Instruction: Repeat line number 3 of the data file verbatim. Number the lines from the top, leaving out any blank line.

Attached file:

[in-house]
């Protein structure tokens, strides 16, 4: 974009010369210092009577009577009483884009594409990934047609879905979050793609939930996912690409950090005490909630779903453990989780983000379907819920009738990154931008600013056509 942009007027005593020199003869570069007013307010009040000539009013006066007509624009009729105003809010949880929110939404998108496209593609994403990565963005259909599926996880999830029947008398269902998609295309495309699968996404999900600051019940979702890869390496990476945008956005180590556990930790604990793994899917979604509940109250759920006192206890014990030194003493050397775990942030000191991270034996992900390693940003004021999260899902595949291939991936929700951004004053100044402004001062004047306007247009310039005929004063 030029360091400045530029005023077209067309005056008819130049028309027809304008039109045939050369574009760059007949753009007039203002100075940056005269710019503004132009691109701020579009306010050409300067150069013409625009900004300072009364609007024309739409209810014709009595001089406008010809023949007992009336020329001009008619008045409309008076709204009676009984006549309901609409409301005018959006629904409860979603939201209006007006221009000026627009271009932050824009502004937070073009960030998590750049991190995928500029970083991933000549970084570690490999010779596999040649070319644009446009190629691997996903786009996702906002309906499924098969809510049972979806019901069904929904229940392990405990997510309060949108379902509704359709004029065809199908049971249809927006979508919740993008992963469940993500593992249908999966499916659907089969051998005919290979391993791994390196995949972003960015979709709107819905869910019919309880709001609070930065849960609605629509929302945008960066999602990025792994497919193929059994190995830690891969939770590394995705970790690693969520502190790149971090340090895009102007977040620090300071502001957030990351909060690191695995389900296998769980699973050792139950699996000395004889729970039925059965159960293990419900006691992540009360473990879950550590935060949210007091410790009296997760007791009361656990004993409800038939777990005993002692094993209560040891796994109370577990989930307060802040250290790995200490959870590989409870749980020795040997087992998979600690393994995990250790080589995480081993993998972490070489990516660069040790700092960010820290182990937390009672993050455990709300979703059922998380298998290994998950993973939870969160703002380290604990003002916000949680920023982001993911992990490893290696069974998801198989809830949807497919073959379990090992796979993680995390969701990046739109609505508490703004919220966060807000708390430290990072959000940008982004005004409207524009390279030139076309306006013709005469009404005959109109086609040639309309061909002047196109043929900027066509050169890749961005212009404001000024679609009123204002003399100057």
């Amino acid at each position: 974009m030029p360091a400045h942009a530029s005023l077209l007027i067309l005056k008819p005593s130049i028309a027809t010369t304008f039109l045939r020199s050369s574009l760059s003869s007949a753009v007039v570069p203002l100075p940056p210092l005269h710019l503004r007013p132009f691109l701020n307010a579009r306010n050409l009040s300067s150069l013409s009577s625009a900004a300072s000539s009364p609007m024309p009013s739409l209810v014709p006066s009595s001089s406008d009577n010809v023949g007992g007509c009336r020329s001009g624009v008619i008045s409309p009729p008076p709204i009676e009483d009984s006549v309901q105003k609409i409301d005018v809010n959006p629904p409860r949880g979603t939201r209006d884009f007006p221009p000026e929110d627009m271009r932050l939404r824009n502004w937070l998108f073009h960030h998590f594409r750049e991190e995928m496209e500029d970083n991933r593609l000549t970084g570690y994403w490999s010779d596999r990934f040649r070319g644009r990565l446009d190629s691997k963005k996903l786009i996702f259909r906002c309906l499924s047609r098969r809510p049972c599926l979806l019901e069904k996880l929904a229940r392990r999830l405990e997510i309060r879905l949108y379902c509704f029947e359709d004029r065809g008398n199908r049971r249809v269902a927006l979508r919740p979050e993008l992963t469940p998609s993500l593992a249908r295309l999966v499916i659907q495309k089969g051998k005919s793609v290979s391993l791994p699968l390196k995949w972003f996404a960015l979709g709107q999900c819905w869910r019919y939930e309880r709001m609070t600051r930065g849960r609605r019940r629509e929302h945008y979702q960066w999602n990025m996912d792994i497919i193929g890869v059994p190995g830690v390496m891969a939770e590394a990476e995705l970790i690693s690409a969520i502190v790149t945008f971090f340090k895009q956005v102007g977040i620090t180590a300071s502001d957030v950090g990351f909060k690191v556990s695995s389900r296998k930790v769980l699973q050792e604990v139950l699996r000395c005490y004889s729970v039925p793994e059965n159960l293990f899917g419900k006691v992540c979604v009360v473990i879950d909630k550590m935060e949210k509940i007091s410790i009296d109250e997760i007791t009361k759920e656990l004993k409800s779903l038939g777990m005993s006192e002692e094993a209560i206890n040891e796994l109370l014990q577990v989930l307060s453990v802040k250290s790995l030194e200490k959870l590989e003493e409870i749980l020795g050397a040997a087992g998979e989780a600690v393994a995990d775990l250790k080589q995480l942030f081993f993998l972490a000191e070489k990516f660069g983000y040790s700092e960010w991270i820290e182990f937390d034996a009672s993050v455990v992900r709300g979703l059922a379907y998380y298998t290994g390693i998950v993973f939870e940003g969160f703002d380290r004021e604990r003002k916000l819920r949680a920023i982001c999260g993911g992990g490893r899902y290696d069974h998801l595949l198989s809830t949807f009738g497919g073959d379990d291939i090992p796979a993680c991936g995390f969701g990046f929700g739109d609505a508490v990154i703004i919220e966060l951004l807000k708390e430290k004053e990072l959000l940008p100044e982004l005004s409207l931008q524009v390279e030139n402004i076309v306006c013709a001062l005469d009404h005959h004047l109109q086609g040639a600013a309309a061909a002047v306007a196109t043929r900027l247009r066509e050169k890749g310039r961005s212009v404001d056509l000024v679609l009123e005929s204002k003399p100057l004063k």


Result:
């Amino acid at each position: 974009m030029p360091a400045h942009a530029s005023l077209l007027i067309l005056k008819p005593s130049i028309a027809t010369t304008f039109l045939r020199s050369s574009l760059s003869s007949a753009v007039v570069p203002l100075p940056p210092l005269h710019l503004r007013p132009f691109l701020n307010a579009r306010n050409l009040s300067s150069l013409s009577s625009a900004a300072s000539s009364p609007m024309p009013s739409l209810v014709p006066s009595s001089s406008d009577n010809v023949g007992g007509c009336r020329s001009g624009v008619i008045s409309p009729p008076p709204i009676e009483d009984s006549v309901q105003k609409i409301d005018v809010n959006p629904p409860r949880g979603t939201r209006d884009f007006p221009p000026e929110d627009m271009r932050l939404r824009n502004w937070l998108f073009h960030h998590f594409r750049e991190e995928m496209e500029d970083n991933r593609l000549t970084g570690y994403w490999s010779d596999r990934f040649r070319g644009r990565l446009d190629s691997k963005k996903l786009i996702f259909r906002c309906l499924s047609r098969r809510p049972c599926l979806l019901e069904k996880l929904a229940r392990r999830l405990e997510i309060r879905l949108y379902c509704f029947e359709d004029r065809g008398n199908r049971r249809v269902a927006l979508r919740p979050e993008l992963t469940p998609s993500l593992a249908r295309l999966v499916i659907q495309k089969g051998k005919s793609v290979s391993l791994p699968l390196k995949w972003f996404a960015l979709g709107q999900c819905w869910r019919y939930e309880r709001m609070t600051r930065g849960r609605r019940r629509e929302h945008y979702q960066w999602n990025m996912d792994i497919i193929g890869v059994p190995g830690v390496m891969a939770e590394a990476e995705l970790i690693s690409a969520i502190v790149t945008f971090f340090k895009q956005v102007g977040i620090t180590a300071s502001d957030v950090g990351f909060k690191v556990s695995s389900r296998k930790v769980l699973q050792e604990v139950l699996r000395c005490y004889s729970v039925p793994e059965n159960l293990f899917g419900k006691v992540c979604v009360v473990i879950d909630k550590m935060e949210k509940i007091s410790i009296d109250e997760i007791t009361k759920e656990l004993k409800s779903l038939g777990m005993s006192e002692e094993a209560i206890n040891e796994l109370l014990q577990v989930l307060s453990v802040k250290s790995l030194e200490k959870l590989e003493e409870i749980l020795g050397a040997a087992g998979e989780a600690v393994a995990d775990l250790k080589q995480l942030f081993f993998l972490a000191e070489k990516f660069g983000y040790s700092e960010w991270i820290e182990f937390d034996a009672s993050v455990v992900r709300g979703l059922a379907y998380y298998t290994g390693i998950v993973f939870e940003g969160f703002d380290r004021e604990r003002k916000l819920r949680a920023i982001c999260g993911g992990g490893r899902y290696d069974h998801l595949l198989s809830t949807f009738g497919g073959d379990d291939i090992p796979a993680c991936g995390f969701g990046f929700g739109d609505a508490v990154i703004i919220e966060l951004l807000k708390e430290k004053e990072l959000l940008p100044e982004l005004s409207l931008q524009v390279e030139n402004i076309v306006c013709a001062l005469d009404h005959h004047l109109q086609g040639a600013a309309a061909a002047v306007a196109t043929r900027l247009r066509e050169k890749g310039r961005s212009v404001d056509l000024v679609l009123e005929s204002k003399p100057l004063k």